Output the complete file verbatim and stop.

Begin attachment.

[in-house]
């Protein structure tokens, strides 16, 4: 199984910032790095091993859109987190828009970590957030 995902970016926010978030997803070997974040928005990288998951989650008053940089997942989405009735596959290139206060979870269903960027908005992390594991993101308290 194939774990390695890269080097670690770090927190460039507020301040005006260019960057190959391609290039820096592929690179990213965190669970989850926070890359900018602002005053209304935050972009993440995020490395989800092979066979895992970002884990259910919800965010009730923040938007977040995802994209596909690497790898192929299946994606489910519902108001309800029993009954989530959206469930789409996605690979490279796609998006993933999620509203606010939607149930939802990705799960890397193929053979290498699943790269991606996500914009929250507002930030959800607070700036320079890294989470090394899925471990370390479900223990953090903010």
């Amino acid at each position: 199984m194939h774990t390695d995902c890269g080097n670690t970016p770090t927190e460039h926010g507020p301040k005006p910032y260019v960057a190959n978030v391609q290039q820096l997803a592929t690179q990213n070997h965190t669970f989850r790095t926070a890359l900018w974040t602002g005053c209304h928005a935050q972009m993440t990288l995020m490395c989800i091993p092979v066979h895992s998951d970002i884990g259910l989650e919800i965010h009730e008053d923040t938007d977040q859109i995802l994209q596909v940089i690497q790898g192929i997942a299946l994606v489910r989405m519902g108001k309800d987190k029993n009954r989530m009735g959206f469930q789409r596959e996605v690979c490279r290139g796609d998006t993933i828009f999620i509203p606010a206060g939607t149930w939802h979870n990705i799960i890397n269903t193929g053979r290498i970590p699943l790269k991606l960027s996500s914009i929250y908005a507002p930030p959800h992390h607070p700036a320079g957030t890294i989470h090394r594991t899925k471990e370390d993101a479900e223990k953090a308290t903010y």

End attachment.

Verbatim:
[in-house]
């Protein structure tokens, strides 16, 4: 199984910032790095091993859109987190828009970590957030 995902970016926010978030997803070997974040928005990288998951989650008053940089997942989405009735596959290139206060979870269903960027908005992390594991993101308290 194939774990390695890269080097670690770090927190460039507020301040005006260019960057190959391609290039820096592929690179990213965190669970989850926070890359900018602002005053209304935050972009993440995020490395989800092979066979895992970002884990259910919800965010009730923040938007977040995802994209596909690497790898192929299946994606489910519902108001309800029993009954989530959206469930789409996605690979490279796609998006993933999620509203606010939607149930939802990705799960890397193929053979290498699943790269991606996500914009929250507002930030959800607070700036320079890294989470090394899925471990370390479900223990953090903010």
């Amino acid at each position: 199984m194939h774990t390695d995902c890269g080097n670690t970016p770090t927190e460039h926010g507020p301040k005006p910032y260019v960057a190959n978030v391609q290039q820096l997803a592929t690179q990213n070997h965190t669970f989850r790095t926070a890359l900018w974040t602002g005053c209304h928005a935050q972009m993440t990288l995020m490395c989800i091993p092979v066979h895992s998951d970002i884990g259910l989650e919800i965010h009730e008053d923040t938007d977040q859109i995802l994209q596909v940089i690497q790898g192929i997942a299946l994606v489910r989405m519902g108001k309800d987190k029993n009954r989530m009735g959206f469930q789409r596959e996605v690979c490279r290139g796609d998006t993933i828009f999620i509203p606010a206060g939607t149930w939802h979870n990705i799960i890397n269903t193929g053979r290498i970590p699943l790269k991606l960027s996500s914009i929250y908005a507002p930030p959800h992390h607070p700036a320079g957030t890294i989470h090394r594991t899925k471990e370390d993101a479900e223990k953090a308290t903010y």